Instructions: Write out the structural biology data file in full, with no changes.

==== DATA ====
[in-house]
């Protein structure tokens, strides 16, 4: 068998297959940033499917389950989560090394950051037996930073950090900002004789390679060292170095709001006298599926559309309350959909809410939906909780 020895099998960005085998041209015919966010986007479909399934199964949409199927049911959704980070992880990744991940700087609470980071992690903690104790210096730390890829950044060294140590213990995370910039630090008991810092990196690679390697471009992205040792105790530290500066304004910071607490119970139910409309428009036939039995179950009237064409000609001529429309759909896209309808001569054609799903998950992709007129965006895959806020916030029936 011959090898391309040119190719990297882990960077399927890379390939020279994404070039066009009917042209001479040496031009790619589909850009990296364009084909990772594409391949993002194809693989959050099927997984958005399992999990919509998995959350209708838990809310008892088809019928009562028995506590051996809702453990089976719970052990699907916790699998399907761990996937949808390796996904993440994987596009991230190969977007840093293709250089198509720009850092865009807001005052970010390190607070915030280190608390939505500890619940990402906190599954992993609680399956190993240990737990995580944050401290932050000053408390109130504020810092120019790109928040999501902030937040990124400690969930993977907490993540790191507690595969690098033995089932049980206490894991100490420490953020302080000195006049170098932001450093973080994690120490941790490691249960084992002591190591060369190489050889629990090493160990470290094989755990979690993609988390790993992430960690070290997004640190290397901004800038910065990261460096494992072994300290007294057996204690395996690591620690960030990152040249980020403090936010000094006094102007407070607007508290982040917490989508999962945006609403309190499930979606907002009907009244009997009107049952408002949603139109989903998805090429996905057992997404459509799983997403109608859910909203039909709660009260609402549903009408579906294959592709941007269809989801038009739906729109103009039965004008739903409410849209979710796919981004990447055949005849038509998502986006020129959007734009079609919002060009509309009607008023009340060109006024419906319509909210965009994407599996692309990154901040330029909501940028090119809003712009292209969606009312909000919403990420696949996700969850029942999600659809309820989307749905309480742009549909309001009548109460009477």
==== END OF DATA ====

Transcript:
[in-house]
């Protein structure tokens, strides 16, 4: 068998297959940033499917389950989560090394950051037996930073950090900002004789390679060292170095709001006298599926559309309350959909809410939906909780 020895099998960005085998041209015919966010986007479909399934199964949409199927049911959704980070992880990744991940700087609470980071992690903690104790210096730390890829950044060294140590213990995370910039630090008991810092990196690679390697471009992205040792105790530290500066304004910071607490119970139910409309428009036939039995179950009237064409000609001529429309759909896209309808001569054609799903998950992709007129965006895959806020916030029936 011959090898391309040119190719990297882990960077399927890379390939020279994404070039066009009917042209001479040496031009790619589909850009990296364009084909990772594409391949993002194809693989959050099927997984958005399992999990919509998995959350209708838990809310008892088809019928009562028995506590051996809702453990089976719970052990699907916790699998399907761990996937949808390796996904993440994987596009991230190969977007840093293709250089198509720009850092865009807001005052970010390190607070915030280190608390939505500890619940990402906190599954992993609680399956190993240990737990995580944050401290932050000053408390109130504020810092120019790109928040999501902030937040990124400690969930993977907490993540790191507690595969690098033995089932049980206490894991100490420490953020302080000195006049170098932001450093973080994690120490941790490691249960084992002591190591060369190489050889629990090493160990470290094989755990979690993609988390790993992430960690070290997004640190290397901004800038910065990261460096494992072994300290007294057996204690395996690591620690960030990152040249980020403090936010000094006094102007407070607007508290982040917490989508999962945006609403309190499930979606907002009907009244009997009107049952408002949603139109989903998805090429996905057992997404459509799983997403109608859910909203039909709660009260609402549903009408579906294959592709941007269809989801038009739906729109103009039965004008739903409410849209979710796919981004990447055949005849038509998502986006020129959007734009079609919002060009509309009607008023009340060109006024419906319509909210965009994407599996692309990154901040330029909501940028090119809003712009292209969606009312909000919403990420696949996700969850029942999600659809309820989307749905309480742009549909309001009548109460009477």